Here is a quick round-up of this week’s technology headlines and related stories you may have missed:
1. Any Huawei-related puns? Anyone? The U.S. government has begun a campaign urging allies to not use Huawei products in their telecom networks because of the national security risk they may pose, according to the Wall Street Journal. U.S. officials have long been concerned that Huawei products could facilitate Chinese espionage, but this recent outreach effort seems particularly motivated by concerns that traffic from overseas military bases, which largely flows through commercial networks, could be compromised. Coincidentally, news of the campaign comes at the same time that New Zealand announced that it had rejected a local telecom's proposal to use Huawei equipment in its 5G network upgrade over what the government called “a significant network security risk.” Despite these warnings, however, the Chinese equipment provider remains a popular, with Papua New Guinea announcing that it would honor its agreement with Huawei to build a submarine telecom cable rather than accept a last minute counteroffer put forth by the United States, Japan, and Australia to build the same cable with a different company.
2. A test case for the CLOUD Act. A coalition of human rights groups have written to the U.S. Department of Justice arguing that UK authorities should not be given access to the data of U.S. technology companies under the CLOUD Act. The act allows the United States to establish bilateral agreements with foreign governments to facilitate the collection of digital evidence in criminal investigations. Under the law, the United States can only establish agreements with countries whose law enforcement and criminal justice system meet "applicable international human rights obligations." The coalition of rights groups claim that the UK fails to meet this standard given various laws which they believe restrict freedom of expression, and a recent court case that found the UK in breach of the European Convention on Human Rights. They also note that UK law allows for the issuance of general warrants that do not limit the duration of data access, contrary to particularized and time-bound requirements in U.S. law. Despite these objections, it is hard to imagine that they will torpedo the draft UK-US deal on digital evidence given that the CLOUD Act was largely created to implement it.
3. Extorting U.S. cities with ransomware is not the best business model. The U.S. Department of Justice announced an indictment of two Iranian hackers for running a ransomware and extortion operation that earned them $6 million in ransom payments and cost victims over $30 million. The hackers are believed to have created and installed the SamSam ransomware on the computers of public institutions, hospitals, and city governments, asking bitcoin in exchange for decrypting the victims' files. U.S. officials called the operation an “extreme form of 21st century digital blackmail,” and caused hospitals to turn away patients and crippled municipal networks in cities such as Atlanta. In a separate action, the Treasury Department sanctioned two other Iranian individuals for helping the indicted hackers exchange their bitcoin ransom for Iranian rial. The both departments remained silent on whether the Iranians charged were operating at Tehran's direction, or whether they were working on their own for the money.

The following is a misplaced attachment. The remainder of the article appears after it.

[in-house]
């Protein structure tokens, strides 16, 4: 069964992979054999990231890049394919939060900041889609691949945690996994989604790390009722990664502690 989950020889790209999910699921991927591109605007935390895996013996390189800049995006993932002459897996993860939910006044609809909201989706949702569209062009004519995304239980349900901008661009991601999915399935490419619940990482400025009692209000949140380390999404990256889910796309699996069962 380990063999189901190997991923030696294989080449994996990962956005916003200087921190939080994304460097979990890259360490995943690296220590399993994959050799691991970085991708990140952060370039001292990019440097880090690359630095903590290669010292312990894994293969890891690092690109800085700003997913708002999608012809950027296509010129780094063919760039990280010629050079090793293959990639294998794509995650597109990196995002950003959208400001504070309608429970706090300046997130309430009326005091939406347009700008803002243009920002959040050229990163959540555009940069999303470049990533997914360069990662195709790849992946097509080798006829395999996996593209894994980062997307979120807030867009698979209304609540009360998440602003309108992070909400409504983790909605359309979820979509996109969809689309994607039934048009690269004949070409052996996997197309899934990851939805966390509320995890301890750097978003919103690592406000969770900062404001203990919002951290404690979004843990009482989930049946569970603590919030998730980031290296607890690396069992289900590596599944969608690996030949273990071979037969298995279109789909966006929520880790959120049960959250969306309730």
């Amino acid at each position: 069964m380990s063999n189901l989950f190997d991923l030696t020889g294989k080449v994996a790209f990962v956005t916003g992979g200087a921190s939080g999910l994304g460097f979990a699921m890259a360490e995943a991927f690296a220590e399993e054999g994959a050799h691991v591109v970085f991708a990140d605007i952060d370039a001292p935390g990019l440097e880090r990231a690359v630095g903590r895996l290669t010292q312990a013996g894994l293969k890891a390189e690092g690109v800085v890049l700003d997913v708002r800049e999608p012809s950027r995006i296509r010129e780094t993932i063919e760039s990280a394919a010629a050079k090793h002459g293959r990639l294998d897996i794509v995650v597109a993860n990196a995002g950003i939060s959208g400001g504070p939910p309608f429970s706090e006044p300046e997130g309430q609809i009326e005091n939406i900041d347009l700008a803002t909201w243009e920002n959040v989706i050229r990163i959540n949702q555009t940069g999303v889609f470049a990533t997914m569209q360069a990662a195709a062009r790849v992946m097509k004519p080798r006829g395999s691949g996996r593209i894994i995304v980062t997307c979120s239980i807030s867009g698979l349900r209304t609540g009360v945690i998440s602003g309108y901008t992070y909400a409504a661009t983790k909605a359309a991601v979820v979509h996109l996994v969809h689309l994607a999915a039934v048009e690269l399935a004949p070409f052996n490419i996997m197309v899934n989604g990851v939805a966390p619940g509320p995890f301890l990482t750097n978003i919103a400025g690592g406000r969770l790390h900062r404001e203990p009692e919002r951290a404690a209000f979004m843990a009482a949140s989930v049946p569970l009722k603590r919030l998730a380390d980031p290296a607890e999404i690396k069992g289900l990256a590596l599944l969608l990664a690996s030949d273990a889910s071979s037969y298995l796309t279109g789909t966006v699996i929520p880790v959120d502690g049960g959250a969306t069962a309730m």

4. I think this law needs more teeth. Russia is reportedly planning on implementing harsher penalties for technology firms that violate Russian law, as part of a larger crackdown on scofflaw internet services according to Reuters. Google was recently charged with failing to remove banned websites on a list maintained by Russian internet regulator Roskomnadzor from its search results. The search giant was fined the equivalent of $10,430 under current law, the equivalent of a rounding error in the world of Google accounting. As a result the Kremlin is looking to amend the law, circulating a proposal that would allow Roskomnadzor to fine internet companies up to one percent of their annual revenue in Russia.
5. Should we ban this? A request for public comment published in the Federal Register suggests that the U.S. Department of Commerce is exploring the possibility of making emerging technologies such as artificial intelligence (AI), advanced computing technology, quantum computing, and others subject to export control rules. These technologies, according to Commerce, could be considered "essential to U.S. national security" requiring licenses for export and is seeking comment from the public to inform its assessment. Given the current state of U.S-Chinese technology competition, some in the Donald J. Trump administration might view export controls on AI, quantum computing, and other frontier technologies to export controls as a way to keep the United States competitive. However, R. David Edelman at MIT argues that export controls on such general computing technology could actually hamper U.S. competitiveness by limiting opportunities for research collaboration and closing off U.S. export markets. The comment period ends December 12, 2018.